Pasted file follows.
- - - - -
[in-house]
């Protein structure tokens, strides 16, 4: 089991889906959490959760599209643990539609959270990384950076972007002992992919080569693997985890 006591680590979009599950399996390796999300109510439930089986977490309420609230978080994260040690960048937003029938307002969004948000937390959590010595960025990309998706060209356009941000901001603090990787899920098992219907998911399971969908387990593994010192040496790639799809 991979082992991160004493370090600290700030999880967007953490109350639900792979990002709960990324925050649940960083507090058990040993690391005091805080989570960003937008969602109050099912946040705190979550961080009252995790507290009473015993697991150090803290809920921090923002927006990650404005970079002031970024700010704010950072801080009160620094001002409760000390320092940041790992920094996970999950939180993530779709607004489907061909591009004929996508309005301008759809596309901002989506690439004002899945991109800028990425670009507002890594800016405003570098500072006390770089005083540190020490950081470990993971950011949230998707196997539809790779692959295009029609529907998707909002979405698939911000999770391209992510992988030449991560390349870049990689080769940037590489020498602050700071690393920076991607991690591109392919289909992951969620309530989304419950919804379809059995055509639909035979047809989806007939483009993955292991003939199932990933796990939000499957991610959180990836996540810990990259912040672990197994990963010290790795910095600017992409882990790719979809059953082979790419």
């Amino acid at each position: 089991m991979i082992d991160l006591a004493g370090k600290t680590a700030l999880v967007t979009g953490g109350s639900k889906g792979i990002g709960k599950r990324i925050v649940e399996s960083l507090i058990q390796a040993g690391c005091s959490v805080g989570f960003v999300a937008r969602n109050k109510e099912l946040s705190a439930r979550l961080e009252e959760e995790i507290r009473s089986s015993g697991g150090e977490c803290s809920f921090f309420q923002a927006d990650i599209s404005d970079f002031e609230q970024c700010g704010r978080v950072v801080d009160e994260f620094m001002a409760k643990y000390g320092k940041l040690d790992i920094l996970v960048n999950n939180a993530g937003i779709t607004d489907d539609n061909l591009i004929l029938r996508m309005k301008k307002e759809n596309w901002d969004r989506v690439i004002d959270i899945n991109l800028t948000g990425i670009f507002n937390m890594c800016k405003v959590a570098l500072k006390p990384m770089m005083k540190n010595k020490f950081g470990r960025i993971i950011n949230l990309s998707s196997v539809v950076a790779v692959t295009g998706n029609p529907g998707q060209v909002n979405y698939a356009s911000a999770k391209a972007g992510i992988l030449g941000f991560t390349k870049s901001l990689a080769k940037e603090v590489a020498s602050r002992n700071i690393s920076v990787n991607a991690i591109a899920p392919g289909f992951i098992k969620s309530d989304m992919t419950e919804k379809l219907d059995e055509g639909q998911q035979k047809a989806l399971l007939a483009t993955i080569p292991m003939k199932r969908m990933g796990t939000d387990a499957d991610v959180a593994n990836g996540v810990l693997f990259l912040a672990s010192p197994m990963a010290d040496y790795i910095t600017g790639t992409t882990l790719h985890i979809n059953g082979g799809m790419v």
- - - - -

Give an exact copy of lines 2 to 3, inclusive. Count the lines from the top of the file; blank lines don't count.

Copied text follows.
């Protein structure tokens, strides 16, 4: 089991889906959490959760599209643990539609959270990384950076972007002992992919080569693997985890 006591680590979009599950399996390796999300109510439930089986977490309420609230978080994260040690960048937003029938307002969004948000937390959590010595960025990309998706060209356009941000901001603090990787899920098992219907998911399971969908387990593994010192040496790639799809 991979082992991160004493370090600290700030999880967007953490109350639900792979990002709960990324925050649940960083507090058990040993690391005091805080989570960003937008969602109050099912946040705190979550961080009252995790507290009473015993697991150090803290809920921090923002927006990650404005970079002031970024700010704010950072801080009160620094001002409760000390320092940041790992920094996970999950939180993530779709607004489907061909591009004929996508309005301008759809596309901002989506690439004002899945991109800028990425670009507002890594800016405003570098500072006390770089005083540190020490950081470990993971950011949230998707196997539809790779692959295009029609529907998707909002979405698939911000999770391209992510992988030449991560390349870049990689080769940037590489020498602050700071690393920076991607991690591109392919289909992951969620309530989304419950919804379809059995055509639909035979047809989806007939483009993955292991003939199932990933796990939000499957991610959180990836996540810990990259912040672990197994990963010290790795910095600017992409882990790719979809059953082979790419």
């Amino acid at each position: 089991m991979i082992d991160l006591a004493g370090k600290t680590a700030l999880v967007t979009g953490g109350s639900k889906g792979i990002g709960k599950r990324i925050v649940e399996s960083l507090i058990q390796a040993g690391c005091s959490v805080g989570f960003v999300a937008r969602n109050k109510e099912l946040s705190a439930r979550l961080e009252e959760e995790i507290r009473s089986s015993g697991g150090e977490c803290s809920f921090f309420q923002a927006d990650i599209s404005d970079f002031e609230q970024c700010g704010r978080v950072v801080d009160e994260f620094m001002a409760k643990y000390g320092k940041l040690d790992i920094l996970v960048n999950n939180a993530g937003i779709t607004d489907d539609n061909l591009i004929l029938r996508m309005k301008k307002e759809n596309w901002d969004r989506v690439i004002d959270i899945n991109l800028t948000g990425i670009f507002n937390m890594c800016k405003v959590a570098l500072k006390p990384m770089m005083k540190n010595k020490f950081g470990r960025i993971i950011n949230l990309s998707s196997v539809v950076a790779v692959t295009g998706n029609p529907g998707q060209v909002n979405y698939a356009s911000a999770k391209a972007g992510i992988l030449g941000f991560t390349k870049s901001l990689a080769k940037e603090v590489a020498s602050r002992n700071i690393s920076v990787n991607a991690i591109a899920p392919g289909f992951i098992k969620s309530d989304m992919t419950e919804k379809l219907d059995e055509g639909q998911q035979k047809a989806l399971l007939a483009t993955i080569p292991m003939k199932r969908m990933g796990t939000d387990a499957d991610v959180a593994n990836g996540v810990l693997f990259l912040a672990s010192p197994m990963a010290d040496y790795i910095t600017g790639t992409t882990l790719h985890i979809n059953g082979g799809m790419v």